The domesticated counterculture

The Domesticated Counterculture - Art, Space and Politics in the Gentrified City, de Luca Pattaroni - Edition MétisPresses, Collection vuesDensemble, December 2019 - 296 pages 

For a long time a driving force in the contestation of urban development models and a focus for artistic experimentation, the alternative cultural milieu is now largely integrated into contemporary forms of urban production. Examining the genesis and contemporary stakes of this reversal allows us to understand the ambiguities specific to European cities, which are seeing the last spaces of freedom and creativity disappear as gentrification progresses.

To study this institutionalization of counter-cultures, the book draws on a series of field studies in Geneva, Lisbon and Ljubljana that shed light on a new "post-counter-culture" regime in which urban and cultural issues are now inseparable.

Domesticated counter-culture thus offers a fresh look at the spatial and political metamorphoses of European cities and questions in particular the aporia of the "creative city" which proclaims the reconciliation between culture and economy, even as it physically excludes the most marginal and radical fringes of the worlds of art and civil society.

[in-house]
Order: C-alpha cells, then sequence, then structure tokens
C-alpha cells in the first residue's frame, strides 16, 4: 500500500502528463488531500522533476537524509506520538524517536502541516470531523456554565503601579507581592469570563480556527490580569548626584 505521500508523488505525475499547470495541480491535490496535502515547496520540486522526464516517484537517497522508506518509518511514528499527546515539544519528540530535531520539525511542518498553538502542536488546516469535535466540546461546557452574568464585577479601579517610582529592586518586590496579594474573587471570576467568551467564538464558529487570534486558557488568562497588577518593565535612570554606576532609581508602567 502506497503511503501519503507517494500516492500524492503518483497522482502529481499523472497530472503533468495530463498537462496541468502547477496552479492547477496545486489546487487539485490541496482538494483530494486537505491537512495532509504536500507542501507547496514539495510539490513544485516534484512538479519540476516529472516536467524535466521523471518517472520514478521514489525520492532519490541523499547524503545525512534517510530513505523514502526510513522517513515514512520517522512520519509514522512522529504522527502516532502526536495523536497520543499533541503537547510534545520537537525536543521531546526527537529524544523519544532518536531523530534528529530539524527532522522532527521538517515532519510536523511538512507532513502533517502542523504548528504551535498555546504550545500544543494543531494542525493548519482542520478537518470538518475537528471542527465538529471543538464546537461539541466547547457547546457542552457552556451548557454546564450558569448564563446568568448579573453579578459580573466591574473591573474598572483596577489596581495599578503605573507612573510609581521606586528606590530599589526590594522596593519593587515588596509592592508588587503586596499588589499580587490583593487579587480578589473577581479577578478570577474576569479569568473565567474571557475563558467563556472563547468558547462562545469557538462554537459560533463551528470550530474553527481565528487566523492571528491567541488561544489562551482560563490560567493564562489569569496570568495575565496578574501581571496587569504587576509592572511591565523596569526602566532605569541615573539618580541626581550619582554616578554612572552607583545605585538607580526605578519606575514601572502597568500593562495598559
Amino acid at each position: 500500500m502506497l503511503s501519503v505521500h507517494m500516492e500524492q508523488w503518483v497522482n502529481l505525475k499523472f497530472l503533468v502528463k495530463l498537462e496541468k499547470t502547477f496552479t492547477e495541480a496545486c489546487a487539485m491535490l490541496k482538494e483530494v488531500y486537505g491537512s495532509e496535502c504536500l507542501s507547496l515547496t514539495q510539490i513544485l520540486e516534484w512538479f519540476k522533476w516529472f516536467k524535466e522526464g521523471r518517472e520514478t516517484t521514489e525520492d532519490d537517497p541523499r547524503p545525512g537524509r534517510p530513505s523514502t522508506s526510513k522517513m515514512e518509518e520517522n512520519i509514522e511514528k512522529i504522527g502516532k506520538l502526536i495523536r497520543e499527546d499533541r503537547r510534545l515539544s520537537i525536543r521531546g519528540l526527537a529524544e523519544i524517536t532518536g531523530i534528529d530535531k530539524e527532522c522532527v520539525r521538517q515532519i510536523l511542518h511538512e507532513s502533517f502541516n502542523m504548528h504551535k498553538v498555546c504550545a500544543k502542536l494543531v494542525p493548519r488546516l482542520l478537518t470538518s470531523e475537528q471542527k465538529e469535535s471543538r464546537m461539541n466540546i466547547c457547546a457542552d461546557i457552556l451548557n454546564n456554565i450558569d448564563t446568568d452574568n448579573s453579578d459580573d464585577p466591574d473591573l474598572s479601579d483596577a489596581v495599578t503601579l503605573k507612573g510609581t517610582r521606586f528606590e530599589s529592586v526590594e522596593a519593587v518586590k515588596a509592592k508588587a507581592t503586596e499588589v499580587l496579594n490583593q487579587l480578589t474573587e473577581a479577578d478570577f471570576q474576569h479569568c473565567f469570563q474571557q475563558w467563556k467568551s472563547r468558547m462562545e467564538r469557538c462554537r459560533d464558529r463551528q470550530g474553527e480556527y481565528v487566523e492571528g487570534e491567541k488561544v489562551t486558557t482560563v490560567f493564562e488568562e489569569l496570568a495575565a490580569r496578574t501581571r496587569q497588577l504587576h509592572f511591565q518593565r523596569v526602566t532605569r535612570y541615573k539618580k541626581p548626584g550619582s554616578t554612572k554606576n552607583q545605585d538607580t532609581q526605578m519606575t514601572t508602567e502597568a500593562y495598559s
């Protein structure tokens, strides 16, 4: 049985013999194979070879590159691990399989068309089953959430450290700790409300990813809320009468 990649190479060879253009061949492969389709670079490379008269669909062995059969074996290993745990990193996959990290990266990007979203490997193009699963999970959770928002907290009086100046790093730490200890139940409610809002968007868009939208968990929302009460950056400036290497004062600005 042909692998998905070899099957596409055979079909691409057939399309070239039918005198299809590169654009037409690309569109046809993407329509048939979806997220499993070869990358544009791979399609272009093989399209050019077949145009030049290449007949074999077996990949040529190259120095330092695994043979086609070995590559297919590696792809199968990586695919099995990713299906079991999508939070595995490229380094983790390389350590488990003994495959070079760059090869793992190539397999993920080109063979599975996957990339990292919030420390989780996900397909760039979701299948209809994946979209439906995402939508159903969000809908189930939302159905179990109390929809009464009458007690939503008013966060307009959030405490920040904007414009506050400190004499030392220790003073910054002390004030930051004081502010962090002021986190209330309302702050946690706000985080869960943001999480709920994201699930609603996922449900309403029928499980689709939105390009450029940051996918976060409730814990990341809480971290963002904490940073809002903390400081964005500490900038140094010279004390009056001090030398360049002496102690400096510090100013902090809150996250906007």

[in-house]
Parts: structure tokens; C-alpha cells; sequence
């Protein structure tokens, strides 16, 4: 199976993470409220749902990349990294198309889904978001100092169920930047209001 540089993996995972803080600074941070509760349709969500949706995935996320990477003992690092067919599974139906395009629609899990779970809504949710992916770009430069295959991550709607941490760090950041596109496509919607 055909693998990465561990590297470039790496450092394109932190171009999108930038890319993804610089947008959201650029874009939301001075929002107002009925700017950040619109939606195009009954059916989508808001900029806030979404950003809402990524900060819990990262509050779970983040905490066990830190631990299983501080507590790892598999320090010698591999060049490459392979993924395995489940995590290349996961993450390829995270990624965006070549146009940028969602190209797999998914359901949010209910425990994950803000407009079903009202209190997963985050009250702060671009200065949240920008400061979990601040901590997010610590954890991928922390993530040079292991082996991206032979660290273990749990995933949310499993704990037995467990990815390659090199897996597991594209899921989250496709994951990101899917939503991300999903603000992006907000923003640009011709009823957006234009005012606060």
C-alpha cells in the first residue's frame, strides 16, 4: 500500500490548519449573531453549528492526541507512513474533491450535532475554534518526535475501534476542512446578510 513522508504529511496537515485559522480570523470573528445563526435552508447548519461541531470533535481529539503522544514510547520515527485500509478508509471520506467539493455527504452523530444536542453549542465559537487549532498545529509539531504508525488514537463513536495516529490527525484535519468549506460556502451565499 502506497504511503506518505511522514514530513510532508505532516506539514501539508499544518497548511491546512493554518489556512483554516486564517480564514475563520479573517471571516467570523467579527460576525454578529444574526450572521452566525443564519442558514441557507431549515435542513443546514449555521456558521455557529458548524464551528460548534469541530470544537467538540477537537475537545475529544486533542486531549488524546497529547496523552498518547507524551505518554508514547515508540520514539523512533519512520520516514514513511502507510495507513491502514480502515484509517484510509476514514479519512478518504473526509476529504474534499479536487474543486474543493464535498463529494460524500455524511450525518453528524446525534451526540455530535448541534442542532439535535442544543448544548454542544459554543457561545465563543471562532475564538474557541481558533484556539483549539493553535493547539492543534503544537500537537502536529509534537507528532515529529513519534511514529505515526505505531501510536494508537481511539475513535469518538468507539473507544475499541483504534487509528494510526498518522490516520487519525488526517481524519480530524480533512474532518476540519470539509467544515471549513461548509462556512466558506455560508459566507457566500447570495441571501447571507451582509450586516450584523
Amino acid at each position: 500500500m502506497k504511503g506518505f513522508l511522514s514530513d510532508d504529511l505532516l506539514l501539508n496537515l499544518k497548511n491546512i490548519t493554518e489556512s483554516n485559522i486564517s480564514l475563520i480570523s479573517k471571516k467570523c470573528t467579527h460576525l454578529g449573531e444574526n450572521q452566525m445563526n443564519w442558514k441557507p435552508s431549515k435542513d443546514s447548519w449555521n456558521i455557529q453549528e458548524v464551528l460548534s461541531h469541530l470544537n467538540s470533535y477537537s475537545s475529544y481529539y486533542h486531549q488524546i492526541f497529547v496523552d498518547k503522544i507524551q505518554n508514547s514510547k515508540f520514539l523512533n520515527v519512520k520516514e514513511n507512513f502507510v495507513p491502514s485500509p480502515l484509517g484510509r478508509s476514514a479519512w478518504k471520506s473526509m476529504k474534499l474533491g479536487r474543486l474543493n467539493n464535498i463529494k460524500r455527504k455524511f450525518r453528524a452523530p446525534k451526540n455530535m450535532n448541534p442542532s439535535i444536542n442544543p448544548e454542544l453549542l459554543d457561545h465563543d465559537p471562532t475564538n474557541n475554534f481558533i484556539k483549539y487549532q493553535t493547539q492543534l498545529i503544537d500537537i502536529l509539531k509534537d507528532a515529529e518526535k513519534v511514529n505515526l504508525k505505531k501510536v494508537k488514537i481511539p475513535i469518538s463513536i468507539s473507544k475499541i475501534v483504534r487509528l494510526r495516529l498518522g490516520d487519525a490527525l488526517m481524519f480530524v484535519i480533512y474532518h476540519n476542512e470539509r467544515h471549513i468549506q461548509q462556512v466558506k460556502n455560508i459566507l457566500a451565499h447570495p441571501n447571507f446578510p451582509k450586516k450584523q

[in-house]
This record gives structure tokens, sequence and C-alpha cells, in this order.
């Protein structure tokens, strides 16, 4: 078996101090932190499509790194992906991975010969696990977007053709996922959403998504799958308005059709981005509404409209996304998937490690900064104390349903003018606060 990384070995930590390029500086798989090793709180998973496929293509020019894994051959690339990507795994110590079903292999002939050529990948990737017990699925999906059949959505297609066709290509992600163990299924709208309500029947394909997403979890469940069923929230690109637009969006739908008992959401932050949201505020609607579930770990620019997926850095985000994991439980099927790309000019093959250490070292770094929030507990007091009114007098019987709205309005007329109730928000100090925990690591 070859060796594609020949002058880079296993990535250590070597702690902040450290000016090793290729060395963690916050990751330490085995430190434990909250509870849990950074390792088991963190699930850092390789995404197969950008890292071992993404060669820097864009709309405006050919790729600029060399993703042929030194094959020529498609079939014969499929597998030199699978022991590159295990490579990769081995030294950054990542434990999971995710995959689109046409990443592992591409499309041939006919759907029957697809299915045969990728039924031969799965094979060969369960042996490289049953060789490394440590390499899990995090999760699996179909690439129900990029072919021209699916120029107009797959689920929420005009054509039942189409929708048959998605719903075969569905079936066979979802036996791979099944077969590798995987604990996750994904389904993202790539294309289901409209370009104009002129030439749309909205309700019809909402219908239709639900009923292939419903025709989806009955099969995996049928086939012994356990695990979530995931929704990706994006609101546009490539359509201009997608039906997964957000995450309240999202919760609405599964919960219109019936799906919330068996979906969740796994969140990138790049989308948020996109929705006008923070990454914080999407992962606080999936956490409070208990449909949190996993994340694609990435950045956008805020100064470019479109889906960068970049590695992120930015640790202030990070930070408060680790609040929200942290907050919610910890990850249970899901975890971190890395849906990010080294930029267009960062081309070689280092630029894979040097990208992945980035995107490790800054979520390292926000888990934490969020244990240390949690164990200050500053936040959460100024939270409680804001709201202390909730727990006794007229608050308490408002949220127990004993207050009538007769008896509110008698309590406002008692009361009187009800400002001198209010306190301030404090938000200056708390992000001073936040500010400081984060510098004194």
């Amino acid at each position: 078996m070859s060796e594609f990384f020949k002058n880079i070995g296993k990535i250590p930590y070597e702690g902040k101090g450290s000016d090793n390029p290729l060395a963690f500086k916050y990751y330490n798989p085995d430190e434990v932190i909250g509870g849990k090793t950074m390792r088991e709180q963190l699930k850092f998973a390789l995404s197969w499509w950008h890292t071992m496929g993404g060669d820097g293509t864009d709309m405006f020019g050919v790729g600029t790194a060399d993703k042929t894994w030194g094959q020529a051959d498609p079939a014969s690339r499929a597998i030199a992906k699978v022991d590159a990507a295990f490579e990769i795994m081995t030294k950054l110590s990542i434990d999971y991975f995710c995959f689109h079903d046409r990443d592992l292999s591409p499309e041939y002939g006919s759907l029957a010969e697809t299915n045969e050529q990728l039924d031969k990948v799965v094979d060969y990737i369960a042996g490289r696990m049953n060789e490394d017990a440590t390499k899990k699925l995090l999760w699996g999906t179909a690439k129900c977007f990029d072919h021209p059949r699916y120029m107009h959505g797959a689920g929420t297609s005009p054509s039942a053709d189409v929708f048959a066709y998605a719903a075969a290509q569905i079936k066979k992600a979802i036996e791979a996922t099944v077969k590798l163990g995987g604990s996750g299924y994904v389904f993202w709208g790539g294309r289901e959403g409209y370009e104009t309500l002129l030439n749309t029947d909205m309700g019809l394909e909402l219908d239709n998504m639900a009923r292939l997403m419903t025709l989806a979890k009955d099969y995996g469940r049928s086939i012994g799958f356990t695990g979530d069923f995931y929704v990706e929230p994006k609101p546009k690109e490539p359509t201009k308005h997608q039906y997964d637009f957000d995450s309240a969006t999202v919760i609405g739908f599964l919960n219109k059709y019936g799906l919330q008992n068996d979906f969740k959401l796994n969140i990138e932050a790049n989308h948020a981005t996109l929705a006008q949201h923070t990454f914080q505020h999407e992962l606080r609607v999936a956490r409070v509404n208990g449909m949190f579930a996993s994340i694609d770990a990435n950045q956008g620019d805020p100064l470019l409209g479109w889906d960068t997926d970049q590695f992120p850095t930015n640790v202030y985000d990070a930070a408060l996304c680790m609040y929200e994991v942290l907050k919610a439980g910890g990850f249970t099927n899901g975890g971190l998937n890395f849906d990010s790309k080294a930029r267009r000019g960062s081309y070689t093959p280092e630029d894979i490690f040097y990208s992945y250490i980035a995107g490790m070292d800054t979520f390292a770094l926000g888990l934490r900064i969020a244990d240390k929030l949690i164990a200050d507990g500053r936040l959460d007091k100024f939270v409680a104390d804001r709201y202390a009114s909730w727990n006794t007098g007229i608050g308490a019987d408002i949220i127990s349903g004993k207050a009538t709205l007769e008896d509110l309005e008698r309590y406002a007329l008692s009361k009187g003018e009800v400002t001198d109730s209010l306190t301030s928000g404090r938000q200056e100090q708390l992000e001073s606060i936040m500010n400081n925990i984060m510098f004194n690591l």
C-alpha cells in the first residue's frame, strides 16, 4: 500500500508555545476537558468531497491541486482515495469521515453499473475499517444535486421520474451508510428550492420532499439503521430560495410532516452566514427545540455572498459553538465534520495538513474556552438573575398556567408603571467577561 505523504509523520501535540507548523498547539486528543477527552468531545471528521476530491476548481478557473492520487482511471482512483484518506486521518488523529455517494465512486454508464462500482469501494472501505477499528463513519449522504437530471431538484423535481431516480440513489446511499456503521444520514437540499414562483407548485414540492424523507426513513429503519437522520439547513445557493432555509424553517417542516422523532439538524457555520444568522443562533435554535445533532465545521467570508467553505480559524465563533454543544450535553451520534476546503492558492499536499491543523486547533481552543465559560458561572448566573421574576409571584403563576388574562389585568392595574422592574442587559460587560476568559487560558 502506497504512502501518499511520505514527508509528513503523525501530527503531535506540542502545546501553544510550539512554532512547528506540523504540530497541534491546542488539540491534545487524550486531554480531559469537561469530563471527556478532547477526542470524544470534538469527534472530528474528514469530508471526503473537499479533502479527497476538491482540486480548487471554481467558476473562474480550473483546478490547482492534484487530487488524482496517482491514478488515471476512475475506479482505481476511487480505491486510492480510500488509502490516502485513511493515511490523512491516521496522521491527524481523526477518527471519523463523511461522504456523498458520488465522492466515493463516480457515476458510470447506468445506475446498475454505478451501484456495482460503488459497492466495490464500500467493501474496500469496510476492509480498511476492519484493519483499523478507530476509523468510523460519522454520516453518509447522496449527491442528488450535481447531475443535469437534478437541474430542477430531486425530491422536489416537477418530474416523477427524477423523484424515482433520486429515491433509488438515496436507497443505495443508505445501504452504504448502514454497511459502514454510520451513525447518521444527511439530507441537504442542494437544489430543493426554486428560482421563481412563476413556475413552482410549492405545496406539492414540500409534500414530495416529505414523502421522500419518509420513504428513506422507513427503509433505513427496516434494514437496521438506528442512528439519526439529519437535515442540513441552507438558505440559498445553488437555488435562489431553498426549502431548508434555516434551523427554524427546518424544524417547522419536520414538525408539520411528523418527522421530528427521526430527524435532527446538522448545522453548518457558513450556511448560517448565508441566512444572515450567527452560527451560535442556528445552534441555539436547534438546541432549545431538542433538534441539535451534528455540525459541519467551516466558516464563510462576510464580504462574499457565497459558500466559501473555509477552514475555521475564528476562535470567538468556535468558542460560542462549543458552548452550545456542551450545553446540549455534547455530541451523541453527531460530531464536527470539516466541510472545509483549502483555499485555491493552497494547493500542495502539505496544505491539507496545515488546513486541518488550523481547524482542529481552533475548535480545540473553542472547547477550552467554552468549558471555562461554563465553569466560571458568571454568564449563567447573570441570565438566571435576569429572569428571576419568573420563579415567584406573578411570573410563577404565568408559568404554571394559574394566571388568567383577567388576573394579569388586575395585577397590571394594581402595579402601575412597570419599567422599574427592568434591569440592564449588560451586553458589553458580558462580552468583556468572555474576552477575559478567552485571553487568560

Texts by Leticia Carmo, Guillaume Drevon, Thierry Maeder, Luca Pattaroni, Yves Pedrazzini, Mischa Piraud and Emmanuel Ravalet.

Luca Pattaroni is a doctor of sociology and a lecturer and research professor at EPFL, where he heads the "Cities, housing and collective action" research group of the Urban Sociology Laboratory. He has been a visiting professor at the Federal University of Rio de Janeiro, as well as a visiting researcher at the École des hautes études en sciences sociales (Paris) and Columbia University (New York). Member of various editorial and scientific committees, he is also a member of the Advisory Council for Culture (State of Geneva) and President of the artist cooperative Ressources Urbaines. For the past twenty years, he has been exploring the expression of differences and marginality in the city, in terms of precariousness, contestation, creation and overflow. The challenge is to open a renewed and critical thinking on the forms of emancipation and oppression encountered in contemporary cities.

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